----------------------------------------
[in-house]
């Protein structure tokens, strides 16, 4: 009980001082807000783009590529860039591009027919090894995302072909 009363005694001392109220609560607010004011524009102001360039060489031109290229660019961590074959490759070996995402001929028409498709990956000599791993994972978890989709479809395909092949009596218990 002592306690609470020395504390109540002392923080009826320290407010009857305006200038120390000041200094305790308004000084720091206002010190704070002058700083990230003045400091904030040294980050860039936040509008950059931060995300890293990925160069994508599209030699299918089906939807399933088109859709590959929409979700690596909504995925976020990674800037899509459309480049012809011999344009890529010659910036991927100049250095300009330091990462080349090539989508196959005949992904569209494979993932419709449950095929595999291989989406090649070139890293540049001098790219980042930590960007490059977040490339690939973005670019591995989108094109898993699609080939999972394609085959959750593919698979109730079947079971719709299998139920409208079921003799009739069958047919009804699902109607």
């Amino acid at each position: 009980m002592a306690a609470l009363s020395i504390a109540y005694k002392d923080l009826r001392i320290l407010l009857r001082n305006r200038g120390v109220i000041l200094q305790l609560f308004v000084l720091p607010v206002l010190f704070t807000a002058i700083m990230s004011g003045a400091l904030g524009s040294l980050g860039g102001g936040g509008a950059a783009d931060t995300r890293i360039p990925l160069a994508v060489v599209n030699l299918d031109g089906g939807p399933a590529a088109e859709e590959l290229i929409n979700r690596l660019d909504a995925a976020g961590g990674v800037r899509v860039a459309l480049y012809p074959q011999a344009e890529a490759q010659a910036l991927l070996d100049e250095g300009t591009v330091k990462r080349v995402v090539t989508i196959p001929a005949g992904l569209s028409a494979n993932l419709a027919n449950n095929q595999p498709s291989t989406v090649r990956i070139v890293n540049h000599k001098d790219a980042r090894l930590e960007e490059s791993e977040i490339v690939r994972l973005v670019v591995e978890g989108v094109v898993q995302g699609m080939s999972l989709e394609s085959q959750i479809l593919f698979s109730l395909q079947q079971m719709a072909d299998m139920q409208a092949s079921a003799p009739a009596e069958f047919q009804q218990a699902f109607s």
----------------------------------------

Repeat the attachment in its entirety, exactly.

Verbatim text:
[in-house]
């Protein structure tokens, strides 16, 4: 009980001082807000783009590529860039591009027919090894995302072909 009363005694001392109220609560607010004011524009102001360039060489031109290229660019961590074959490759070996995402001929028409498709990956000599791993994972978890989709479809395909092949009596218990 002592306690609470020395504390109540002392923080009826320290407010009857305006200038120390000041200094305790308004000084720091206002010190704070002058700083990230003045400091904030040294980050860039936040509008950059931060995300890293990925160069994508599209030699299918089906939807399933088109859709590959929409979700690596909504995925976020990674800037899509459309480049012809011999344009890529010659910036991927100049250095300009330091990462080349090539989508196959005949992904569209494979993932419709449950095929595999291989989406090649070139890293540049001098790219980042930590960007490059977040490339690939973005670019591995989108094109898993699609080939999972394609085959959750593919698979109730079947079971719709299998139920409208079921003799009739069958047919009804699902109607």
């Amino acid at each position: 009980m002592a306690a609470l009363s020395i504390a109540y005694k002392d923080l009826r001392i320290l407010l009857r001082n305006r200038g120390v109220i000041l200094q305790l609560f308004v000084l720091p607010v206002l010190f704070t807000a002058i700083m990230s004011g003045a400091l904030g524009s040294l980050g860039g102001g936040g509008a950059a783009d931060t995300r890293i360039p990925l160069a994508v060489v599209n030699l299918d031109g089906g939807p399933a590529a088109e859709e590959l290229i929409n979700r690596l660019d909504a995925a976020g961590g990674v800037r899509v860039a459309l480049y012809p074959q011999a344009e890529a490759q010659a910036l991927l070996d100049e250095g300009t591009v330091k990462r080349v995402v090539t989508i196959p001929a005949g992904l569209s028409a494979n993932l419709a027919n449950n095929q595999p498709s291989t989406v090649r990956i070139v890293n540049h000599k001098d790219a980042r090894l930590e960007e490059s791993e977040i490339v690939r994972l973005v670019v591995e978890g989108v094109v898993q995302g699609m080939s999972l989709e394609s085959q959750i479809l593919f698979s109730l395909q079947q079971m719709a072909d299998m139920q409208a092949s079921a003799p009739a009596e069958f047919q009804q218990a699902f109607s």